Amputee woman making pottery bowl. How to make a ceramic bowl, my amputee pottery experience
Amputee Life

How to Make a Ceramic Bowl: My Amputee Pottery Experience

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My amputee pottery idea began during a recent trip to a local art studio.  A couple of months ago, Megan, Michael and I went to an art studio http://www.artescapenh.com to paint.  Make sure you check out that experience at My Venture Into Painting

We had such a good time, we looked into some of the other opportunities that they had available.  One of the choices was working on a pottery wheel.  The owner was explaining that she has a customer who is a young child without hands that works on the wheel and does a beautiful job.  The amputee pottery experience seed was planted.

My amputee pottery adventure:  Let’s do it!

So one day, not too long ago, Megan said: “Mom, let’s go throw some clay on that pottery wheel”!  I’m always open to trying new things so my reply was, ” Let’s do it!  It will be fun to see what a bowl made by an amputee with no hands looks like”! 

Amputee woman making pottery bowl

When we arrived, there were 2 small wheels set up on a table against the wall.  The instructions on how to make a clay bowl were hanging on the wall, in addition to three different sized bowls.  The step-by-step guide included instructions like add water, push with your right hand, pull with your left and crank your speed up to 75 mph (or something to that effect).  The instructions were somewhat complicated.  This is when the laughing started.

Immediately, my mind started thinking of the beautiful art that we were going to create.  How hard could it really be?  We were going to make a bowl with the clay.  However, we were making that bowl without hands…Eek!

Initially, I thought Megan and I would each make our own bowl.  However, thankfully she opted to help me.  I’m so grateful she did.  If you’re imagining the love scene from the movie, “Ghost”, get that thought out of your mind.  Let me tell you that for the two of us beginners, it didn’t seem to matter if you had hands or not. In our case, we had 2 hands and 2 arms and we still couldn’t make it work. Neither one of us could make a bowl. We laughed so hard that we couldn’t focus on that bowl.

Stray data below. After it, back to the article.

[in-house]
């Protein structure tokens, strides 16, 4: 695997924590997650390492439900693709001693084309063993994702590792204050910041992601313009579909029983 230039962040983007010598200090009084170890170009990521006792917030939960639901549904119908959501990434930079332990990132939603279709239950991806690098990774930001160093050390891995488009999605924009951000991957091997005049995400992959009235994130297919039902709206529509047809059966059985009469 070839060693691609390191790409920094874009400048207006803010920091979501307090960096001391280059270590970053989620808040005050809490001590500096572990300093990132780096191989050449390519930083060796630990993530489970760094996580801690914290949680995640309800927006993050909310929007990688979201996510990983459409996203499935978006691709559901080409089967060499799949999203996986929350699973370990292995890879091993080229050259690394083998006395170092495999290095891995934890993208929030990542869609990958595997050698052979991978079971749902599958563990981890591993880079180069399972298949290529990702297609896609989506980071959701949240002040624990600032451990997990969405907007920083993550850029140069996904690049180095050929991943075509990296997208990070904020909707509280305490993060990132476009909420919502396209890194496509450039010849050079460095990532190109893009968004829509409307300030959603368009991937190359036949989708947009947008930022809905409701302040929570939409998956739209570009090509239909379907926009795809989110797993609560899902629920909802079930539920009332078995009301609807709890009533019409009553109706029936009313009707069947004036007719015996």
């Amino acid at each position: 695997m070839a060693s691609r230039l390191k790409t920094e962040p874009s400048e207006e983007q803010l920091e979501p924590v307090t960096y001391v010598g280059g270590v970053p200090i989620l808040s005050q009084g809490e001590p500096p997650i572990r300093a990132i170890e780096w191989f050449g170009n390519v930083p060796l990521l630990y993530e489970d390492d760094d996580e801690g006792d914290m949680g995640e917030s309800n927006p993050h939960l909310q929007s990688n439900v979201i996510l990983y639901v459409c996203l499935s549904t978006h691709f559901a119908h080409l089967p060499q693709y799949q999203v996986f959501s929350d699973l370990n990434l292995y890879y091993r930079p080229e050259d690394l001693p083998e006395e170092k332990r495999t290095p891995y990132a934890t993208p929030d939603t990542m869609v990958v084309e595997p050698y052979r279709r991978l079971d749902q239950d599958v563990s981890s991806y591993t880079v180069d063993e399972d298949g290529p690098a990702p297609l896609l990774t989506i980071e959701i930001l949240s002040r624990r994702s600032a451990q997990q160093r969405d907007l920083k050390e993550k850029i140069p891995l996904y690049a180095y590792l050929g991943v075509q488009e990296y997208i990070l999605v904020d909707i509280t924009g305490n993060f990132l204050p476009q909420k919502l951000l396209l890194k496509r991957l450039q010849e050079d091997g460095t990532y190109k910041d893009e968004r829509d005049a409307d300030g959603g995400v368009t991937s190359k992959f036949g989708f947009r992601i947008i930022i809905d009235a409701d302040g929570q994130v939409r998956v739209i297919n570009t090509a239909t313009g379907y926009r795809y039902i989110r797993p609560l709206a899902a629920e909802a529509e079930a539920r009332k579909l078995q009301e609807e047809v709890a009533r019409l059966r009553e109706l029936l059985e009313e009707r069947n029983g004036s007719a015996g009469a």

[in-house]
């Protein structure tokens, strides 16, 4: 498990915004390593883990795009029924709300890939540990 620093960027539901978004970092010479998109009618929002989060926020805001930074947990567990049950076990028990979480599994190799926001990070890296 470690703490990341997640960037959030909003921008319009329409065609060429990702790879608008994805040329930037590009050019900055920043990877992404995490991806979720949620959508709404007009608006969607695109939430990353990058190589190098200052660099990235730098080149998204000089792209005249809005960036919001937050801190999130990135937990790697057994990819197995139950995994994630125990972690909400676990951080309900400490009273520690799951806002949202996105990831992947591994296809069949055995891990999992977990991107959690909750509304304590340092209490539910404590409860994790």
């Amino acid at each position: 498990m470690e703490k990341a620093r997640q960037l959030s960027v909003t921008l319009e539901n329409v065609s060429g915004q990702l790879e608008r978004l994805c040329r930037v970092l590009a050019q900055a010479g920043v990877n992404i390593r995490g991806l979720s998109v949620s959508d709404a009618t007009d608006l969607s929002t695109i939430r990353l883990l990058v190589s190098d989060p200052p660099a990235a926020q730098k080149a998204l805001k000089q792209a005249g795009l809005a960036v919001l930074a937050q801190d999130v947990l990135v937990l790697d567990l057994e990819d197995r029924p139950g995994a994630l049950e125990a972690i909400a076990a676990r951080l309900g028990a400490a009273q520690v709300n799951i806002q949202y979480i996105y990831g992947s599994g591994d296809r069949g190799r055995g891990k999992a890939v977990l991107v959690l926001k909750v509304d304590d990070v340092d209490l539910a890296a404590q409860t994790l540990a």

At one point, I was pushing and Megan was pulling.  A couple of times we called the attendant over for help.  Her best advice was ” I think you should start over”!  More laughing.  It’s interesting to note that the attendant wasn’t laughing.  Thankfully she gave us aprons before we started because we were getting clay everywhere. 

Every once in awhile Megan would wash her hands enough to be able to take pictures. We knew you’d want proof of this fiasco.  Finally, we grew tired of our lack of success. We started over with the intent to create something that resembled a bowl, no matter what it looked like.  This was our last effort because we were frustrated.  Within an hours time, we created our version of a bowl.  It was time to leave.  We diligently cleaned up our mess.  The shop would take care of firing the bowl in their kiln and we should hear from them when it was done in 1 to 2 weeks. 

Fast forward 3 weeks and we still hadn’t heard from the shop.  When we called, we were assured that the bowl was done and ready for painting.  There was simply a mix up in communication. 

The other day, Megan and I went back to the shop to get our bowl with the intention to paint it.  Honestly, I was surprised that it didn’t blow up in the kiln because of the fact that there were some thin sides and I didn’t figure it would survive the firing.  It wasn’t pretty, however, we were told it would look far better once it was painted.